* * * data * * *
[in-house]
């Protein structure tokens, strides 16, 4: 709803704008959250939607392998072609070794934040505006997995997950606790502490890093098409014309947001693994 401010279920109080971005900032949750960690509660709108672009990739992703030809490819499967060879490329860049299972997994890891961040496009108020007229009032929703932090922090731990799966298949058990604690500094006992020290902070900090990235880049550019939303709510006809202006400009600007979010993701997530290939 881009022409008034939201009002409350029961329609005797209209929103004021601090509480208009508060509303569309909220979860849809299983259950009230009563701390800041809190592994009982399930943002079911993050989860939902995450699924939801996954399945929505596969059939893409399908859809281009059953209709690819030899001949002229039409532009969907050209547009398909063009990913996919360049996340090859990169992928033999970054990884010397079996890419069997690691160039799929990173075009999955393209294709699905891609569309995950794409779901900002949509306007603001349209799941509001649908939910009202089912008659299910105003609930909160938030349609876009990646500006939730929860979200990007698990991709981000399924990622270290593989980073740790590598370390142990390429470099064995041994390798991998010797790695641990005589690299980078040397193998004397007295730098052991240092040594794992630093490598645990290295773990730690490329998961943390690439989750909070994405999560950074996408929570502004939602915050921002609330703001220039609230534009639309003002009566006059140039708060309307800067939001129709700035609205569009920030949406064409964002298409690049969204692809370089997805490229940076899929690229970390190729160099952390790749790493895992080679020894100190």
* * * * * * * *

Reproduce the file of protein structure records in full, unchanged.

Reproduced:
[in-house]
């Protein structure tokens, strides 16, 4: 709803704008959250939607392998072609070794934040505006997995997950606790502490890093098409014309947001693994 401010279920109080971005900032949750960690509660709108672009990739992703030809490819499967060879490329860049299972997994890891961040496009108020007229009032929703932090922090731990799966298949058990604690500094006992020290902070900090990235880049550019939303709510006809202006400009600007979010993701997530290939 881009022409008034939201009002409350029961329609005797209209929103004021601090509480208009508060509303569309909220979860849809299983259950009230009563701390800041809190592994009982399930943002079911993050989860939902995450699924939801996954399945929505596969059939893409399908859809281009059953209709690819030899001949002229039409532009969907050209547009398909063009990913996919360049996340090859990169992928033999970054990884010397079996890419069997690691160039799929990173075009999955393209294709699905891609569309995950794409779901900002949509306007603001349209799941509001649908939910009202089912008659299910105003609930909160938030349609876009990646500006939730929860979200990007698990991709981000399924990622270290593989980073740790590598370390142990390429470099064995041994390798991998010797790695641990005589690299980078040397193998004397007295730098052991240092040594794992630093490598645990290295773990730690490329998961943390690439989750909070994405999560950074996408929570502004939602915050921002609330703001220039609230534009639309003002009566006059140039708060309307800067939001129709700035609205569009920030949406064409964002298409690049969204692809370089997805490229940076899929690229970390190729160099952390790749790493895992080679020894100190």